• In a comment on the previous posting, I compared this new notion with the way that iPods can plug into other people’s hifi systems, which judging by the ubiquity of iPod docks in new hifi kit that I see on sale, they now can.

    If that comparison is right, then I imagine a key question is: will a new standard interface between phones and screens emerge? If one set of vendors could concentrate on selling phones, even while these phones had the add-on option of becoming tablets or computers, that would make everything work better, I think.

    I should guess that such an emergence could take quite a while. Or, it may never happen, because just too much has to be agreed on.

  • Dale Amon

    I’ll consider one when it comes out with a Debian Linux option. I do not trust security I cannot manage and test myself, nor code which has not been globally peer-reviewed by the open source community.

    The only question in my mind about these new smart devices running closed source is: how *many* national security agencies and police organizations have built in compromises. Not if. How many.

  • Sigvald worries about integration: the Android API is designed to cope with different display sizes and ASUS claim to have done the work of making the transitions seamless. We shall see.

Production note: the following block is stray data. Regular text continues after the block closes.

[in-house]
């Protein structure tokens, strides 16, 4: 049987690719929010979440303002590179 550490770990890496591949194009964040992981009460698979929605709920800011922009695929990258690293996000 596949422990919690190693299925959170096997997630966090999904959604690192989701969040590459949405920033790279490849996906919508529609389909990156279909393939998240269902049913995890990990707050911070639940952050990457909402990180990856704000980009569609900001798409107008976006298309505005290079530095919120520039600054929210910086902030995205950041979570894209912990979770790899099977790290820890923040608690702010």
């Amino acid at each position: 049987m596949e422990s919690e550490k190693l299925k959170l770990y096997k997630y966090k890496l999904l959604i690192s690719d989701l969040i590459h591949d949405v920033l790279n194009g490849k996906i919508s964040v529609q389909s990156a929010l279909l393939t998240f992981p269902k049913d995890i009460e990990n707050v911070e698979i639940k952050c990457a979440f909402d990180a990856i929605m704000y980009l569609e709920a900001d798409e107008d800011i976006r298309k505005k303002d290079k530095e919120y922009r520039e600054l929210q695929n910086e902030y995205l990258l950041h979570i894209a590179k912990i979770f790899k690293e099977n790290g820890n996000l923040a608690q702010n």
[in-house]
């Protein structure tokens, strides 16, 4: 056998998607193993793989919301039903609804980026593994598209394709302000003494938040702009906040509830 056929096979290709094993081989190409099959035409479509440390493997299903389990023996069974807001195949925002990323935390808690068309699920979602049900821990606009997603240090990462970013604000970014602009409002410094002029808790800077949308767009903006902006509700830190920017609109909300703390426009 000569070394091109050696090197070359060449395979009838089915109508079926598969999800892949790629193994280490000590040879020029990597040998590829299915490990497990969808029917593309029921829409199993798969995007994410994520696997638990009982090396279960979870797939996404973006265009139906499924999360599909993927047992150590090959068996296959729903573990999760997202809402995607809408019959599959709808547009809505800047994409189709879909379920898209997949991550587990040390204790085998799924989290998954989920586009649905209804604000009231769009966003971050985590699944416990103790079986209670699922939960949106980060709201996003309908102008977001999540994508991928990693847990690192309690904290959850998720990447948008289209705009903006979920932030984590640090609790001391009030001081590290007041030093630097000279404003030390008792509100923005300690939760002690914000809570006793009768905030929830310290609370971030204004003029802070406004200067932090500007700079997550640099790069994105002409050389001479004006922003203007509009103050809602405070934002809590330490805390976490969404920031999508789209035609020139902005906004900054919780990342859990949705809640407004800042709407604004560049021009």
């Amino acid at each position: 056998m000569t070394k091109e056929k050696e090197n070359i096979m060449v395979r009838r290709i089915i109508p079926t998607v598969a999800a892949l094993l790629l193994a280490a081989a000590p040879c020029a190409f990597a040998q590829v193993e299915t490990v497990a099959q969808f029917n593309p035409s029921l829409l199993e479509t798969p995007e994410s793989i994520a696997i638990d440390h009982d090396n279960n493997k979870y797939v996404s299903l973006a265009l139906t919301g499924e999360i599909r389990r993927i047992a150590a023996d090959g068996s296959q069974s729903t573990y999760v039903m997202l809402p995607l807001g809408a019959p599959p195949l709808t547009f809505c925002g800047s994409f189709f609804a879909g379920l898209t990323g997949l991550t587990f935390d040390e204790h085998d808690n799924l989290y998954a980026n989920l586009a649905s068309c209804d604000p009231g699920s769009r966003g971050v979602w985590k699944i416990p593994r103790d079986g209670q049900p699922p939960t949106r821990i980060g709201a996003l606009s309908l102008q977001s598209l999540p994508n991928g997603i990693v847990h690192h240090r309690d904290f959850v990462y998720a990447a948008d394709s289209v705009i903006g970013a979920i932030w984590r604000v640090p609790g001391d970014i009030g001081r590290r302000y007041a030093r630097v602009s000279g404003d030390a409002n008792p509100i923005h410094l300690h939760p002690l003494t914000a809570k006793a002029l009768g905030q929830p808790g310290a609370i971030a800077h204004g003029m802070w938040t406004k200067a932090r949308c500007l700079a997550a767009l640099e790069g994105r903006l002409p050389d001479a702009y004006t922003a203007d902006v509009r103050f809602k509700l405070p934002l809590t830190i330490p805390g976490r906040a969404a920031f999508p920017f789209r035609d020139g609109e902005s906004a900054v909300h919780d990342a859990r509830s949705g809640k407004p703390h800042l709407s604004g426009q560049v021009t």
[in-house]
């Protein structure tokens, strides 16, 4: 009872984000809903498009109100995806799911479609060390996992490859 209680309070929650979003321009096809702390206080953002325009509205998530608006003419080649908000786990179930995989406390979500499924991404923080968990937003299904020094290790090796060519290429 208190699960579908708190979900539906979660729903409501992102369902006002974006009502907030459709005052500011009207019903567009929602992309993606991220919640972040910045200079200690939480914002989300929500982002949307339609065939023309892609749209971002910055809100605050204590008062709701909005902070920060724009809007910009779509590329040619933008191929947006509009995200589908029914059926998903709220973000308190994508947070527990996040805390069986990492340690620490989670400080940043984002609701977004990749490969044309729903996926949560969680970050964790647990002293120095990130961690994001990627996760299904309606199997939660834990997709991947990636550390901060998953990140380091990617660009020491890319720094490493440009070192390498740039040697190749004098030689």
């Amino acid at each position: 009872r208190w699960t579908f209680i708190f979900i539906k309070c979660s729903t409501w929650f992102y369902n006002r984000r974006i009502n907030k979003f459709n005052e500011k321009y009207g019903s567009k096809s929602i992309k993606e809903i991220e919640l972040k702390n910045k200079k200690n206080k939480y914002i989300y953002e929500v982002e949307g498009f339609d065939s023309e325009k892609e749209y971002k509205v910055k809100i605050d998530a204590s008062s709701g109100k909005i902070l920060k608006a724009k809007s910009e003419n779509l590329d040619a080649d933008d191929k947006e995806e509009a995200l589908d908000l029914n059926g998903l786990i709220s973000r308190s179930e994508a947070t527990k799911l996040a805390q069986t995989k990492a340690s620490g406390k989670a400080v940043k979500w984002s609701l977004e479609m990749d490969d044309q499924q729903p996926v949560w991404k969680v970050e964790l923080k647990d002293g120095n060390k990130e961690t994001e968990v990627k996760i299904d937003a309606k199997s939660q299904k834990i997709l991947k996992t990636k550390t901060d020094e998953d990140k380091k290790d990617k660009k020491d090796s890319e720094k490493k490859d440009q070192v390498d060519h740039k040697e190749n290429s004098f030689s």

We do know that Android works pretty well with a mouse, keyboard, and full-sized screen as demonstrated here. This may be the video wh00ps remembers.

    I doubt the phone plus all the accessories will cost less than a netbook, but I imagine it will cost less than a high end phone plus a netbook. And there’s the tablet configuration, too.

    John Louis Swaine is concerned about battery life. Although the phone has a powerful CPU it is the latest Qualcomm system on chip that uses a new 28nm fabrication, meaning less power consumption for more processing. I imagine the phone’s battery life as a phone will be comparable to other smartphones.

    The tablet part is not just a screen, it also has a large battery which boosts the phone when the two are connected. ASUS are not far off the iPad on their other high-end tablet so I expect this will be similar. And the keyboard? That has a battery too, which also boosts the phone when connected.

  • Dale: Android is mostly open. Cyanogenmod is even more open. I suppose the drivers probably aren’t open, especially the radio drivers. But is there any completely open smartphone?

  • 'Nuke' Gray

    With a name like ‘Asus’, it had better be good- or the nicknames alone will kill it! ‘Ass’, and ‘As-if’, and ‘Not-us!’ are the politer ideas!

  • Richard Thomas